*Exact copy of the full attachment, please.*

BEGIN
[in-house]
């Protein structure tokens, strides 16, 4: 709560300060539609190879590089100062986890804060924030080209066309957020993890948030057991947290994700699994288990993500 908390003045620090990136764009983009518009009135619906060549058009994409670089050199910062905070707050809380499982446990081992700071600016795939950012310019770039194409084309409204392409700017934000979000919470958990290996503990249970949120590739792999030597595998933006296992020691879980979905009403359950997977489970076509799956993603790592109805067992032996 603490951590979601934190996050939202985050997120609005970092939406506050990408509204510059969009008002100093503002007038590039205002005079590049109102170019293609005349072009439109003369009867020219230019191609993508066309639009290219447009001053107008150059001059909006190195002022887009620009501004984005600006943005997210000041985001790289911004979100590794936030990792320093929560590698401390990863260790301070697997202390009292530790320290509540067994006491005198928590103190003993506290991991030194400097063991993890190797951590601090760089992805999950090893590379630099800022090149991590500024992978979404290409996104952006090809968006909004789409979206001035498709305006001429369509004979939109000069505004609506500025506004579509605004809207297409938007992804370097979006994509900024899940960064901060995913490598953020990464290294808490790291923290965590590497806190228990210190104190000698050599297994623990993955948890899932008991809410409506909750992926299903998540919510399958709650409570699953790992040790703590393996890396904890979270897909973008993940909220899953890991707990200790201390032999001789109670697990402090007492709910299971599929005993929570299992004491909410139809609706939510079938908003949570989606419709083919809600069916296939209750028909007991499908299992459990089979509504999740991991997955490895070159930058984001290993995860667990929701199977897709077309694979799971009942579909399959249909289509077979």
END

[in-house]
């Protein structure tokens, strides 16, 4: 709560300060539609190879590089100062986890804060924030080209066309957020993890948030057991947290994700699994288990993500 908390003045620090990136764009983009518009009135619906060549058009994409670089050199910062905070707050809380499982446990081992700071600016795939950012310019770039194409084309409204392409700017934000979000919470958990290996503990249970949120590739792999030597595998933006296992020691879980979905009403359950997977489970076509799956993603790592109805067992032996 603490951590979601934190996050939202985050997120609005970092939406506050990408509204510059969009008002100093503002007038590039205002005079590049109102170019293609005349072009439109003369009867020219230019191609993508066309639009290219447009001053107008150059001059909006190195002022887009620009501004984005600006943005997210000041985001790289911004979100590794936030990792320093929560590698401390990863260790301070697997202390009292530790320290509540067994006491005198928590103190003993506290991991030194400097063991993890190797951590601090760089992805999950090893590379630099800022090149991590500024992978979404290409996104952006090809968006909004789409979206001035498709305006001429369509004979939109000069505004609506500025506004579509605004809207297409938007992804370097979006994509900024899940960064901060995913490598953020990464290294808490790291923290965590590497806190228990210190104190000698050599297994623990993955948890899932008991809410409506909750992926299903998540919510399958709650409570699953790992040790703590393996890396904890979270897909973008993940909220899953890991707990200790201390032999001789109670697990402090007492709910299971599929005993929570299992004491909410139809609706939510079938908003949570989606419709083919809600069916296939209750028909007991499908299992459990089979509504999740991991997955490895070159930058984001290993995860667990929701199977897709077309694979799971009942579909399959249909289509077979």